I am a storyteller.
Possibly my greatest muses are my children. At least, they’re my most common. Through the lens of my camera, they’ve grown and learned. But this story is not their story. It is about someone else’s. Someone whose story is very much different than mine…
This particular story presented itself to me in a Wal-Mart parking lot. As I was parking, I saw him getting out, with his guitar and dog in tow. I immediately realized that he was not from around here.
His contagious energy of adventure + freedom compelled me to follow him and ask him about his story. The first two of his six years traveling were spent hitchhiking.
He spoke with such a passion for music, stumbling to find words that would make me understand.
While he spoke, my heart swelled as I thought deeply about my own passions and my own loves.
We were complete strangers, yet through our mutual love of art and humanity ⎯ we became old friends.
It was never said, but the knowledge that society doesn’t appreciate someone following your passion, as far as he had, hung in the air. Sure, it can be a hobby, but not a life.
I had to document Terrance. I had a desire to create an image that would capture his passion, his years of being a nomad and his spirit. I thought to myself, ‘This is my calling, to document real stories,’ yet there I stood without my camera!
I kicked myself for not carrying it with me, but felt grateful for meeting Terrance all the same. I felt a little bit more free that day. A little less constrained to what’s socially acceptable. While back home, I couldn’t get Terrance off of my mind. He had inspired me immensely. Coincidentally, I had to run back to Walmart, so I brought my camera along with me this time with a sliver of hope that I’d find him there still.
Little did I know that when I returned, I’d find Terrance on the corner, strumming his guitar while singing to a stream of cars idly driving by as if he were invisible. I sheepishly approached him, uncertain of where to start, but knowing that I had to capture him.
Much to my delight, he agreed to let me photograph him and we made our way back to his van.
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I started snapping away while he fiddled with his guitar. We were both unsure of how this should work. It was then that I saw a tiny hand pop up from the window of the van, it was so familiar. I saw it over his shoulder. A hand that was as tender and delicate as the hands in my own van.
A beautiful, dread locked little girl smiled up at me. Her name was Indigo.
Equally as beautiful and with dreadlocks as well, her mother watched me warily, unsure of who I was or why I was photographing her family. I went from wanting to document Terrance’s passion to now capturing his family as well. It was different, but somehow better.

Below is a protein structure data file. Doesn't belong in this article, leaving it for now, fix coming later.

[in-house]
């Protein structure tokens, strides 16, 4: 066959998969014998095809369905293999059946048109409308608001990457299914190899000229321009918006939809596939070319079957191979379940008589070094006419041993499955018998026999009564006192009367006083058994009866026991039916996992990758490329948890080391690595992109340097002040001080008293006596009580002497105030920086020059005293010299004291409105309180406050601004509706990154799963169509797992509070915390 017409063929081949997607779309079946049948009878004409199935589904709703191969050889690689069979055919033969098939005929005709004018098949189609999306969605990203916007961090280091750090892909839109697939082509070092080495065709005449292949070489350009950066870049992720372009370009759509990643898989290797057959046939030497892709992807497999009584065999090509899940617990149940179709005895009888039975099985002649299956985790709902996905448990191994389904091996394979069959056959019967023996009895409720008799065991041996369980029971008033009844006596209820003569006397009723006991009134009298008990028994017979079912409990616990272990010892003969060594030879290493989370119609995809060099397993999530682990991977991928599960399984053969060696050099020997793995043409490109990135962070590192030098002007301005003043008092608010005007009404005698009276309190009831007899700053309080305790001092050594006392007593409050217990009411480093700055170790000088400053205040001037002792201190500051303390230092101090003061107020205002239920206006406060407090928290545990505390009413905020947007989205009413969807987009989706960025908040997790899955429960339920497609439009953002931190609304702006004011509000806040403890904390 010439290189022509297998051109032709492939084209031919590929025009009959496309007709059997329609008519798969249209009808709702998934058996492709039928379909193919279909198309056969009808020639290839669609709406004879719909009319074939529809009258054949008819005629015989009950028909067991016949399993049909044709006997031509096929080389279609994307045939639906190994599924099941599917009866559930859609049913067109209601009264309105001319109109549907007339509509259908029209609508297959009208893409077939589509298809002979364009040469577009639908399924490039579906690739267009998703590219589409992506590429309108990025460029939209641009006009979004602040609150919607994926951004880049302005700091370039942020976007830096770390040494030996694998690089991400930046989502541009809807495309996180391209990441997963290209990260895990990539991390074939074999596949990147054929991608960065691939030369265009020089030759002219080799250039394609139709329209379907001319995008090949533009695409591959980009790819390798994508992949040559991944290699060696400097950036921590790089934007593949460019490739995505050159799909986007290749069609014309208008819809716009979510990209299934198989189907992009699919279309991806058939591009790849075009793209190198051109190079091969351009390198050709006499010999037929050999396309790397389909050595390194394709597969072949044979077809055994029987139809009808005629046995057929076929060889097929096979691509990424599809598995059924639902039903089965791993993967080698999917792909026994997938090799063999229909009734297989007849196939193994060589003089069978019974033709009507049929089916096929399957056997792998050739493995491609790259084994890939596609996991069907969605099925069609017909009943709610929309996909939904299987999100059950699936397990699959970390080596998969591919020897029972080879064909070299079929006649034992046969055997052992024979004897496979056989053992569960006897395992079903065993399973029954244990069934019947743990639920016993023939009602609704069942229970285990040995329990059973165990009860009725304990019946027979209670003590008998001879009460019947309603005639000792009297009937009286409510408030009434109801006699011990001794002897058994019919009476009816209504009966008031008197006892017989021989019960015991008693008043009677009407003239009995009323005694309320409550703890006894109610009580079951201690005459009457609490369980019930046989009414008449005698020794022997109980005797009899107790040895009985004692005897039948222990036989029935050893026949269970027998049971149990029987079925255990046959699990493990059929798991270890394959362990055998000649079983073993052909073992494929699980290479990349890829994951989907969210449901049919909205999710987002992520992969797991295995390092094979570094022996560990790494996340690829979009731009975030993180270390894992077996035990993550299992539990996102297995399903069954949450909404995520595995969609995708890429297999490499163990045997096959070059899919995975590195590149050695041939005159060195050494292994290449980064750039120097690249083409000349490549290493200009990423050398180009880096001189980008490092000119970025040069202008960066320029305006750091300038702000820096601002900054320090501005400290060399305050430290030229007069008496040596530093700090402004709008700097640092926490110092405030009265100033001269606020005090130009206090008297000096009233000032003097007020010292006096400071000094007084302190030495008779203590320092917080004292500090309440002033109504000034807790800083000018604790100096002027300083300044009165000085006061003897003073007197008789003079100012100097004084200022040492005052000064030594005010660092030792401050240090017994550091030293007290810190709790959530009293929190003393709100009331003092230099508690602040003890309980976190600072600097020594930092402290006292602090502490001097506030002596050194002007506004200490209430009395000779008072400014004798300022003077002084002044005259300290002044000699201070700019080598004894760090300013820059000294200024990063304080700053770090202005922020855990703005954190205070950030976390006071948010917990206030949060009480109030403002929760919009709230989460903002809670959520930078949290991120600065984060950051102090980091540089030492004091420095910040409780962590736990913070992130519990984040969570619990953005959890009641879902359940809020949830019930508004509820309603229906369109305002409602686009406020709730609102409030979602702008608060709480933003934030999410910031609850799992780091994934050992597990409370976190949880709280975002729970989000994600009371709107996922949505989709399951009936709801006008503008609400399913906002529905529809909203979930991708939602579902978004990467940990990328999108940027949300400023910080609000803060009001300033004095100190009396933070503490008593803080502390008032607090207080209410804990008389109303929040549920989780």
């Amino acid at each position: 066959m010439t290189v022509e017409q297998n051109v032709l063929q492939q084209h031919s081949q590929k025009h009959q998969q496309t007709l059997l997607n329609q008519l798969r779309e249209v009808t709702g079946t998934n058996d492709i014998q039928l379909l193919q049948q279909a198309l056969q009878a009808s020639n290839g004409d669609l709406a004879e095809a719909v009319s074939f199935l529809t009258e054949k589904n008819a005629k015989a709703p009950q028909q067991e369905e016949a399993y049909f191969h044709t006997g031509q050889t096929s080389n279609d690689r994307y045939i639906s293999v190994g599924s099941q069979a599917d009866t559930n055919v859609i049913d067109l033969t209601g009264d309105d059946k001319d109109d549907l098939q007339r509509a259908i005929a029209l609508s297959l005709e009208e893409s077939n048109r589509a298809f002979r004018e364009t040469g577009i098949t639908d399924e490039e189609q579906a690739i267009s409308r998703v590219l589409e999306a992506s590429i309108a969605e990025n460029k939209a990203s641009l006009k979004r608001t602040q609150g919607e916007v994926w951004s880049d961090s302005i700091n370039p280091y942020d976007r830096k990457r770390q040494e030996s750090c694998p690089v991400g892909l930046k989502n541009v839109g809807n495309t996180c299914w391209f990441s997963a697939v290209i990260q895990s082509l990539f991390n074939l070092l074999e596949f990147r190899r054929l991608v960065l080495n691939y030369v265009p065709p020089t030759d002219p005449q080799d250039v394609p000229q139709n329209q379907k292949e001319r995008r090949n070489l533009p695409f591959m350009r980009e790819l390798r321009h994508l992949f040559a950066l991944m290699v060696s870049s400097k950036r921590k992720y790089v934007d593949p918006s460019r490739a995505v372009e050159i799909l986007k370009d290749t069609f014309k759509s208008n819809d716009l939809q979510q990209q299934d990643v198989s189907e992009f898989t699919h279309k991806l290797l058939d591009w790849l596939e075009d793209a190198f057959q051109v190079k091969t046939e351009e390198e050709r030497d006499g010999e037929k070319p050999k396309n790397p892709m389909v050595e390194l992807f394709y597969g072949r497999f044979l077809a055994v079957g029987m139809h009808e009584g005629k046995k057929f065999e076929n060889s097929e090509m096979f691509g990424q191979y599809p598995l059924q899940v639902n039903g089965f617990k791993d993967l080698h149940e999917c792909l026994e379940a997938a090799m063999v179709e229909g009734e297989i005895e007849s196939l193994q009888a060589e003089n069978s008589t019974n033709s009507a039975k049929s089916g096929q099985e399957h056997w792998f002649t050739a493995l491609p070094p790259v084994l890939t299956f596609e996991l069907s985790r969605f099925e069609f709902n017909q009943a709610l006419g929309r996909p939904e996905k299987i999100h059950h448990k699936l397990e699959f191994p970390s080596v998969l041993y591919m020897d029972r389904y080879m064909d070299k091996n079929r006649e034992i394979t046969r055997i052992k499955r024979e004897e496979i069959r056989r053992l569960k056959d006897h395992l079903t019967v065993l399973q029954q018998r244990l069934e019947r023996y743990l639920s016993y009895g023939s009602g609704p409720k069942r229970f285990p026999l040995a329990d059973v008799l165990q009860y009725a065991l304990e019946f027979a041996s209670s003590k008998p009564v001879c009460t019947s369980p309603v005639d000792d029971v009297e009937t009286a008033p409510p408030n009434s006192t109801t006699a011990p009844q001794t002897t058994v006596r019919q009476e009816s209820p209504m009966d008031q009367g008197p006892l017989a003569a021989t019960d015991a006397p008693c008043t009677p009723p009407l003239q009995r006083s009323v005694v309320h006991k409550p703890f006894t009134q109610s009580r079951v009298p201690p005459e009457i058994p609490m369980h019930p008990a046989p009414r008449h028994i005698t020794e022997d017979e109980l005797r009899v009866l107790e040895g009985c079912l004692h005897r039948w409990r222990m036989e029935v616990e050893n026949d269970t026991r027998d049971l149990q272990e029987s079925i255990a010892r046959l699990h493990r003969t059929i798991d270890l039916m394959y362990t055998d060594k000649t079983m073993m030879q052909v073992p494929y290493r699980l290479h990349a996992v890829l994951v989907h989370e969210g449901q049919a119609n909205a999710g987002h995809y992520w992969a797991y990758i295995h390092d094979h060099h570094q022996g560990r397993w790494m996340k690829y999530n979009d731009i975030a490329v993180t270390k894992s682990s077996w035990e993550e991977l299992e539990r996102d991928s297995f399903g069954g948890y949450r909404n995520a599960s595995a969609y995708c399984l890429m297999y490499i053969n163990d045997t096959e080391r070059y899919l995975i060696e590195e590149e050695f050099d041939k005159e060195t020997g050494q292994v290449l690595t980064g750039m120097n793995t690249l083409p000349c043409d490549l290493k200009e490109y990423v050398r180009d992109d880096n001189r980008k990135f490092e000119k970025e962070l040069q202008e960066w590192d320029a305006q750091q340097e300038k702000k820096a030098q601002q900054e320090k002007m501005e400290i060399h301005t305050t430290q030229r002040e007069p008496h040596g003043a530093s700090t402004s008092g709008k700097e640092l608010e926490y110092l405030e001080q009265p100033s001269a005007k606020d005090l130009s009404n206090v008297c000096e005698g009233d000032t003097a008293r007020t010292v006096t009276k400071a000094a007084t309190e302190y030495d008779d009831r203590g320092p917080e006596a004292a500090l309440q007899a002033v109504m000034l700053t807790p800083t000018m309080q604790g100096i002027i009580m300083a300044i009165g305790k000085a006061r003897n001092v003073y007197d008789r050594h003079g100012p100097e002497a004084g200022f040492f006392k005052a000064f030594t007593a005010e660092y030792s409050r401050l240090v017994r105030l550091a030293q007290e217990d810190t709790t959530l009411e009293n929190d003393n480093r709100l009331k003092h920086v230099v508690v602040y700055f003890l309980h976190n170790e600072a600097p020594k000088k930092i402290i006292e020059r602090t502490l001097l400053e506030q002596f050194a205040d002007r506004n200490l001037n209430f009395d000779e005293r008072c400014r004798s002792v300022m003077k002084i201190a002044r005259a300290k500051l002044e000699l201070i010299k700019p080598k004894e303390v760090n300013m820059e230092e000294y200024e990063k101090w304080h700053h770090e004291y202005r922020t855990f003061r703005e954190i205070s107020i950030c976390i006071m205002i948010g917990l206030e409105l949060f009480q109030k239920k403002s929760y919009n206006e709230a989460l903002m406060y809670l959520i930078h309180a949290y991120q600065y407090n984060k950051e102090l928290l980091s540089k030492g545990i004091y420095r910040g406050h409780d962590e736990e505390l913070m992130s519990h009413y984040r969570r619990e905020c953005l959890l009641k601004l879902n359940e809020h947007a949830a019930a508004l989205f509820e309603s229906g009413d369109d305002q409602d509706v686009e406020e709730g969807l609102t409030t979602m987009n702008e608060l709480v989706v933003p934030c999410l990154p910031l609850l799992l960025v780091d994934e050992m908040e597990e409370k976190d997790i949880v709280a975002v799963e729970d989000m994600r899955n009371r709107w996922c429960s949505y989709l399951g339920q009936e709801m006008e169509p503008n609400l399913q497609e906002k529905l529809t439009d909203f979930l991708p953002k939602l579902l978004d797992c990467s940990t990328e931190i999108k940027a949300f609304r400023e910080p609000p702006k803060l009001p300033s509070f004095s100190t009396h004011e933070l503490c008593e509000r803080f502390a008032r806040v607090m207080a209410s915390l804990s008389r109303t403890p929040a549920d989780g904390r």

Family changes everything.
Now not only did I get to document a feverish love for music, but a family surviving on just what Terrance made playing music ⎯ a family denying the mainstream idealization of what life looks like. This was magnificent! An opportunity to put my self-proclaimed title as Storyteller to the test. Could I tell their story without words?
I asked permission to capture Indigo, which I was graciously given. Terrance asked if I wanted to hear a song about friendship, of course I did! I don’t even remember what the song was, I couldn’t tell you one of the words he sang, for it wasn’t the words that mattered. It wasn’t the words that filled my ears and shook my soul. It was way he eagerly strummed and belted from the bottom of his belly.
You can feel real music and I felt this.
It was real and raw, organic documentation without changing a thing. The energy was palpable, as our passions collided, simultaneously doing what we love, right in the parking lot of Wal-mart, like it was completely normal.
Terrance is a storyteller too. He picked his guitar and a century of life flooded out reincarnated as sound. It spoke of love, pain and history.
His song is our story. A story that I try to capture with every picture that I take.
Writing and photography by Christine Trimble.
About Christine Trimble: Wife to the man of her dreams (he makes her coffee every morning) and mother to two divinely magical, little girls. Christine spends her days documenting the sometimes murky waters of motherhood, trying to navigate how it all works. She talks about magic a lot, because she feels that it’s real. Christine deeply believes that magic happens all around us, every day and understands that time is ever fleeting ⎯ once its gone, we cannot get it back. However, her goal is to capture everyone’s Once Upon a Time moment, so they may cherish it always.